collars? I think his comment refers to the type of tourist
that spends more, stays at 5-star hotels and eats at more
Just the sort of scruffy, low-rent tourist
Whether that's the life-blood of Albufeira in the future
I don't know. I can see how less people using the local
services while spending more per head would suit the local
authority, but I can't imagine the owners of
bed-and-breakfast establishments, pensões, and private
apartments would necessarily agree!
Just to show that his heart's in the right place really,
Sr. Silva (the aforementioned mayor) points out that in the
ongoing struggle between local authorities and national
government, he doesn't always see eye-to-eye with Prime
In particular, he thinks that central government will
eventually impose road tolls on major highways like the A22
(Via do Infante east-west motorway). This in spite of
the governing party's opposition to such tolls before it
came to power. (Ah, that refrain repeated throughout the
entire democratic world...)
Asked whether loss of votes within the region might worry
the Government, Sr. Silva is quoted as opining that there
aren't enough votes in the region to bother the men in power.
This is because larger cities like Sintra contain more votes
than does the whole of Algarve.
Despite which, the mayor seemed fairly upbeat about the
future of Albufeira,
where new hospitals and shopping complexes can be expected
in the next few years. He was also proud of the Albufeira
area's 15 Blue Flag beaches, and its ability to cope with
visitor influxes that peak at 800% of the city's normal
Quite right too, Sr. Silva - vive Albufeira!
Thursday 23 August 2007
Smoke On The Water!
Apologies to Deep Purple, and anyway, it's noise, not
smoke, that's the problem.
There's a spat going on between the residents and council
of Ferragudo and their neighbour across the water, Praia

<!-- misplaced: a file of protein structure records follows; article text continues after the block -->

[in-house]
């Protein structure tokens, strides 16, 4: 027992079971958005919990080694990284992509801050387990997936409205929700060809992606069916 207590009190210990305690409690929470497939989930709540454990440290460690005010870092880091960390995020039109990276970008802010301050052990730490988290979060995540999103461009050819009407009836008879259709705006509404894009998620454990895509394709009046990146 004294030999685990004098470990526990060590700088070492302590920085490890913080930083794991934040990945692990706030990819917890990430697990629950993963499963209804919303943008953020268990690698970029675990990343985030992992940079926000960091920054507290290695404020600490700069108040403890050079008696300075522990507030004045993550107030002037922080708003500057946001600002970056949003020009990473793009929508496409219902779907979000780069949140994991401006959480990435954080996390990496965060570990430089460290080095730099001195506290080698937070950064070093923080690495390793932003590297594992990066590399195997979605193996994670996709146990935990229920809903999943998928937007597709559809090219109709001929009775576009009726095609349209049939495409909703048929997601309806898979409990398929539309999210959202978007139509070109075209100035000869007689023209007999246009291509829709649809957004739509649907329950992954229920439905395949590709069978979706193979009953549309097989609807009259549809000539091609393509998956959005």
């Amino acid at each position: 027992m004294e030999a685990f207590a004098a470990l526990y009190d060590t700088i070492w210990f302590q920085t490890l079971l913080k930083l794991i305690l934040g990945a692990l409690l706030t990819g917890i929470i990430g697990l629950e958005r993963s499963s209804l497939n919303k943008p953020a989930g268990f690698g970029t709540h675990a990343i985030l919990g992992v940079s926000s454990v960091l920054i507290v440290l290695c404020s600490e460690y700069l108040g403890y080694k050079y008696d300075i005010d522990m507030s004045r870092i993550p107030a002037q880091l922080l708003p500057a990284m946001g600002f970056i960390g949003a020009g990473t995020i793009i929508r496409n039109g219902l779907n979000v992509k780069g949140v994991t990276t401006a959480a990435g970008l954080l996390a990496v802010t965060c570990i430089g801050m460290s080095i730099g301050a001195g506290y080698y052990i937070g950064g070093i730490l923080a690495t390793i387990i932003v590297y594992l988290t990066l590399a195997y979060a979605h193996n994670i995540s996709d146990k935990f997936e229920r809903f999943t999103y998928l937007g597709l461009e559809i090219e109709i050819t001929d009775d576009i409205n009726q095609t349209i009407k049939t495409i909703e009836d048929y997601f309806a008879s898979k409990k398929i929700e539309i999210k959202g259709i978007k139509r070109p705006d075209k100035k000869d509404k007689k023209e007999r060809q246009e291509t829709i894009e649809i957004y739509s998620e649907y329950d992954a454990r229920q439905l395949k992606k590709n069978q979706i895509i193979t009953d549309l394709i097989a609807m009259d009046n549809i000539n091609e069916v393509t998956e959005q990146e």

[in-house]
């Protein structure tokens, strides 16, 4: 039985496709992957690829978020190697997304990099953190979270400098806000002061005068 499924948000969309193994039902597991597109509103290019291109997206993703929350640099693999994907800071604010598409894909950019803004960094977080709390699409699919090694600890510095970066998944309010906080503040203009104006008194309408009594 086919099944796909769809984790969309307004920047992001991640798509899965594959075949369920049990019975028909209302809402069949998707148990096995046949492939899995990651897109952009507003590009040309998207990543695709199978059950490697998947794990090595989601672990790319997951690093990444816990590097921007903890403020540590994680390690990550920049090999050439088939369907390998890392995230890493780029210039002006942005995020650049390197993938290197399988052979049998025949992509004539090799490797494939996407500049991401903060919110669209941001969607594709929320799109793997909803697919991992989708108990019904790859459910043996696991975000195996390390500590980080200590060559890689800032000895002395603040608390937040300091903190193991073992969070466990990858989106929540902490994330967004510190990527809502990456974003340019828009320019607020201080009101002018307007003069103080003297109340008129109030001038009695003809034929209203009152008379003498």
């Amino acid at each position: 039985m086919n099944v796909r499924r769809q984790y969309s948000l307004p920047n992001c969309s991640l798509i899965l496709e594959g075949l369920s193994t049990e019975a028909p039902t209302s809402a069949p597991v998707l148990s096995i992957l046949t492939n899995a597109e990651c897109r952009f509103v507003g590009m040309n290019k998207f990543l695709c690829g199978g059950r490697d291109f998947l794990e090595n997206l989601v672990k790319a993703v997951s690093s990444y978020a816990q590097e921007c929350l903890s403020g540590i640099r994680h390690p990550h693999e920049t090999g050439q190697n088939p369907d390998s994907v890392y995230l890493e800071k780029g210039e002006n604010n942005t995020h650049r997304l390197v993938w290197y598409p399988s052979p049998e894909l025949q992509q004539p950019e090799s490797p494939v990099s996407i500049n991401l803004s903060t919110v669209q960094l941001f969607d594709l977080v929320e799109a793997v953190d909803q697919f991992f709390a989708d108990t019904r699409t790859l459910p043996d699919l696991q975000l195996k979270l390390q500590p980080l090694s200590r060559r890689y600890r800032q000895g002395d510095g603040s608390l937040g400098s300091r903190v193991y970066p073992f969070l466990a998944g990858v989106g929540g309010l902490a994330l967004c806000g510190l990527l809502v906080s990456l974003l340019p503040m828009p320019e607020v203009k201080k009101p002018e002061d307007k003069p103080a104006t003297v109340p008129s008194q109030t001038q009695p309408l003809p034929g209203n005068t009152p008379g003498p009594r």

da Rocha. It seems that the beach parties at the
latter are making enough racket to keep the rather sleepier
(they wish!) folk over in Ferragudo tossing and turning.
No less a personage than the Duke of Bragança, who has
been holidaying locally, has written to the Portimao
authorities, backed up more recently by official
communications from Ferragudo's mayor.
The city hall types in Portimao
have responded with the claim that the venues in question
have some sort of temporary 'special licence' which, because
it's short-term, does not entail any sort of upper limit on
That sounds like twaddle to me, as I believe that any
venue must enforce noise limits merely in order to protect
the health of its own customers.
The Portimao bunch have claimed that their sound tests
certify less than 55 decibels, though they don't say where
that was measured (certainly not within any club I've ever
visited, and not within tens of metres of it outside,
either!) Such a low level would hardly be heard across the
street, never mind in Ferragudo!
Culprits are alleged to be Nikki Beach and Sasha Beach,
since they host al fresco events where the sound is
impossible to contain.
In a separate case entirely, residents of Vilamoura
are raising a class action to take before the European Court
of Human Rights complaining about noise every night from the
open courtyard of Klube K. This time, it's Loule
Camara that's under fire (though so far, apparently, they've
chosen to ignore the complaints and threats of legal
I must admit to feeling sorry for those robbed of their
sleep. It's hard enough nodding off when it's hot, without
drum and bass thudding away through the early hours.
There's a fine line between ensuring your visitors enjoy